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Dangerous Discourses

Feminism, Gun Violence, and Civic Life

Edited By Catherine R. Squires

Dangerous Discourses brings together new work by feminist scholars who provide a multifaceted view of the ways contemporary media discourses inscribe particular understandings of gendered social identities, gun violence, and public policy.
The chapters examine multiple media locations where discourses about guns and violence against women proliferate, including social media, mainstream news, National Rifle Association-sponsored magazines, gun research, public policy debates, popular magazines, and television drama. 
Utilizing theory and empirical research, this book helps us see more clearly how gender, sexuality, and other intersecting identities must be included in analysis of media discourses of guns and gendered violence.  The authors discuss the role of patriarchal ideologies, and center feminist thought and concerns in order to get beyond the one-liners, sound bites, and truisms about bad guys, the Second Amendment, mental health, and personal freedom that currently dominate public debates about guns and violence. 
With its unique views on the ways gun violence and gender inflect each other in the United States, this book is designed for courses in media studies, women’s studies, and sociology.
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Chapter 8. Misogyny, Gun Control, and Mental Illness: The Etiology of a Cultural Disease

Extract

· 8 ·

MISOGYNY, GUN CONTROL, AND MENTAL ILLNESS

The Etiology of a Cultural Disease

Gayatri Devi

They are casting their problems on society and who is society? There is no such thing.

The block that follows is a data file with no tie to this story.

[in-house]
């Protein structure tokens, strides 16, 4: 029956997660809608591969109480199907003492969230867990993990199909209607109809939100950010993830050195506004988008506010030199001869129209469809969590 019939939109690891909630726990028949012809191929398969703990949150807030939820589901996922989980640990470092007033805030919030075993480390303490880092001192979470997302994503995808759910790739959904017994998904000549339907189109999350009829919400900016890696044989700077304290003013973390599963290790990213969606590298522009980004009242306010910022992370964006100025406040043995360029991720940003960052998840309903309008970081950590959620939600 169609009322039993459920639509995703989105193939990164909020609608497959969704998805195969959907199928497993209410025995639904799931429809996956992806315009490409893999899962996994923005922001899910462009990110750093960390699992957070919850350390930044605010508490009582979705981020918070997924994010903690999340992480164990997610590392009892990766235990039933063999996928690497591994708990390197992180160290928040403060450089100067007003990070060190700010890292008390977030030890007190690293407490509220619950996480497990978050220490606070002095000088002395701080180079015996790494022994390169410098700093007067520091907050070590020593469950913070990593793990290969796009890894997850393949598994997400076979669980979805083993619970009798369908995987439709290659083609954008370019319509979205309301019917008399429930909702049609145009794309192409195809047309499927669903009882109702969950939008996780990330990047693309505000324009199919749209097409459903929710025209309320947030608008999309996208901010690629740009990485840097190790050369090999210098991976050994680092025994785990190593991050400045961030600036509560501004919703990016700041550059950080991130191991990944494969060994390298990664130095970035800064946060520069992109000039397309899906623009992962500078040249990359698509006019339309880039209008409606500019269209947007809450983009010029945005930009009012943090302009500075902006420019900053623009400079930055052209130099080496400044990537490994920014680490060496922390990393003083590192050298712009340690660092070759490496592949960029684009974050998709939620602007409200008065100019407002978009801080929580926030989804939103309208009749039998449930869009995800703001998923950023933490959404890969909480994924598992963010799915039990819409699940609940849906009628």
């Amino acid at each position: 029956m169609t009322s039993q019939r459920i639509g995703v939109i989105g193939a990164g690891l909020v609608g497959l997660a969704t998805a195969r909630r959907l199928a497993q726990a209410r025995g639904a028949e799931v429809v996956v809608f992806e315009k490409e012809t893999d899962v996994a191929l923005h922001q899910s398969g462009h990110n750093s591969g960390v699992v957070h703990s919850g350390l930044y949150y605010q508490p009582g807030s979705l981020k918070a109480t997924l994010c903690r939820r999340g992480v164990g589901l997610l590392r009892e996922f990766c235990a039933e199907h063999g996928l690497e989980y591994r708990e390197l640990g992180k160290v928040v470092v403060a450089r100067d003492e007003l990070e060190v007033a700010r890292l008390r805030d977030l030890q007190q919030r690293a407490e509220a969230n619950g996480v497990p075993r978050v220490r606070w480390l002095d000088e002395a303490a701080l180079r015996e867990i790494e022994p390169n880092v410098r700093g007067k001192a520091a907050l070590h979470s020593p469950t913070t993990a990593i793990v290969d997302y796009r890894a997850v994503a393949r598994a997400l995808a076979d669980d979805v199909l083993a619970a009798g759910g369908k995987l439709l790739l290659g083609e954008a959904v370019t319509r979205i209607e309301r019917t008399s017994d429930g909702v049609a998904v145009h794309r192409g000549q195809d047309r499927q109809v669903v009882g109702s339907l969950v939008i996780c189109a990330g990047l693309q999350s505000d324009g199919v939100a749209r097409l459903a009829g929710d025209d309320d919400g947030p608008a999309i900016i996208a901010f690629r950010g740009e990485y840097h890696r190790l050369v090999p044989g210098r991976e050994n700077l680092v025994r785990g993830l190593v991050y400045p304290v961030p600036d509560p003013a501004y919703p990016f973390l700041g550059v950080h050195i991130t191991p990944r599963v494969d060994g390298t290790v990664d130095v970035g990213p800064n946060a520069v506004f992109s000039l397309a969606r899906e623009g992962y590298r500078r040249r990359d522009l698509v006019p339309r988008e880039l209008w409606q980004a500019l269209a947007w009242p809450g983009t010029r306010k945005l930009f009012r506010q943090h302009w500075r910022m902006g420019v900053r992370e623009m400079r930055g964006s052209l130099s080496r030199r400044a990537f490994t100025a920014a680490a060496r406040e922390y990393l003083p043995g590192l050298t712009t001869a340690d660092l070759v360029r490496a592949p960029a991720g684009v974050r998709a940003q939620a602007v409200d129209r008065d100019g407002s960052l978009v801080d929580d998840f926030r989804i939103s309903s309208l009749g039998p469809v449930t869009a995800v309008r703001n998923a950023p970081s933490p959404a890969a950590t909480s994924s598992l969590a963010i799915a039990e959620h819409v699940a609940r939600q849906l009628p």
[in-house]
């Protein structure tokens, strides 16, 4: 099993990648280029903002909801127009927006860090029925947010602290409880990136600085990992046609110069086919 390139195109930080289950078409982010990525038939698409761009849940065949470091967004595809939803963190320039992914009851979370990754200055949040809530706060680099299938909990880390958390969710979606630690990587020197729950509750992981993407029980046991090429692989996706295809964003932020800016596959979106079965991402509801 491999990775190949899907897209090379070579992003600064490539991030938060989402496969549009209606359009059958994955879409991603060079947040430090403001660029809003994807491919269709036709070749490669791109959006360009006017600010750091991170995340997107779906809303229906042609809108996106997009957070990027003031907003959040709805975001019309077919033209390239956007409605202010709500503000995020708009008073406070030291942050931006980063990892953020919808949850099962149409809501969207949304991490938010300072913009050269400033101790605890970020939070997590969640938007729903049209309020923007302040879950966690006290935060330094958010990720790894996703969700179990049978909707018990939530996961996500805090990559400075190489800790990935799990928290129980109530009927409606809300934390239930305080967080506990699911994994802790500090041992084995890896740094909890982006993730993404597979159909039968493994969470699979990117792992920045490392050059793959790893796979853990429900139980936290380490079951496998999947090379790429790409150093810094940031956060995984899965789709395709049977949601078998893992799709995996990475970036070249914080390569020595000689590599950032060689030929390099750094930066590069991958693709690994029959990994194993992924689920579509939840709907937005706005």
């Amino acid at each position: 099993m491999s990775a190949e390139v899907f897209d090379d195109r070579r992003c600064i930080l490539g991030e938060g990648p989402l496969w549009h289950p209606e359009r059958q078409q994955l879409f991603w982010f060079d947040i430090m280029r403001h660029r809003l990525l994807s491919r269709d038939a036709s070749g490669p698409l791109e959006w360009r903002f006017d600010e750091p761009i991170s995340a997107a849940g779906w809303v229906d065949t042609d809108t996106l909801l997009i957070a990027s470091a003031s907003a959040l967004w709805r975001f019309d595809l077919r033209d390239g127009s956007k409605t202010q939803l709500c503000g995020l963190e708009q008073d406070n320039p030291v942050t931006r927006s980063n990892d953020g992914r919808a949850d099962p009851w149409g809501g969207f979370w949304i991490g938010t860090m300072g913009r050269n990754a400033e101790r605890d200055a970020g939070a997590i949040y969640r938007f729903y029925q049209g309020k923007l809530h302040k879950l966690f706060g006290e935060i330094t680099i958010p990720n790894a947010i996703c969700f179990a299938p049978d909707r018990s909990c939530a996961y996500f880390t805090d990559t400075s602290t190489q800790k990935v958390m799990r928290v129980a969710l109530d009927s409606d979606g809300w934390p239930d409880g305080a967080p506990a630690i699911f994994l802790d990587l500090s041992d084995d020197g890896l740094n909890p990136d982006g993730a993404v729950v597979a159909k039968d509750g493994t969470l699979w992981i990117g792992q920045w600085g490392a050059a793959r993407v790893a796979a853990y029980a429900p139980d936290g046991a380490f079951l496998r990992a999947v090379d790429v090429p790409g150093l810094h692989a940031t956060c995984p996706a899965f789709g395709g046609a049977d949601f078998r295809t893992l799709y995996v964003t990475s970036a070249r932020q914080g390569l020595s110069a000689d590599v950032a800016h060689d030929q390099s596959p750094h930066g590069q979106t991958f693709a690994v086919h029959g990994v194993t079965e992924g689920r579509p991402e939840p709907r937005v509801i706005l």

—Margaret Thatcher1

We must not believe, certainly, that a change in woman’s economic conditions alone is enough to transform her, though this factor has been and remains the basic factor in her evolution; but until it has brought about the moral, social, cultural, and other consequences that it promises and requires, the new woman cannot appear … This she could do only through a social evolution.

—Simone de Beauvoir, The Second Sex2

The initial media discourse that ensued in the wake of the mass murder of eight students at UC Santa Barbara on May 24, 2014, perpetrated by another student Elliot Rodger, almost exclusively framed the murders in the language of the continuing social and political debate over gun rights, and the role mental illness may have played in these killings. The ensuing debates mimic those that arose after the spate of killings two years prior at Sandy Hook Elementary School. The collective response to mass murders perpetrated by lone gunmen in our present cultural moment appears to be one of righteous indignation over gun rights gone awry. Both the political left and the right argue their positions on these mass murders with de facto acceptance of the “facts” of ← 157 | 158 → the case...

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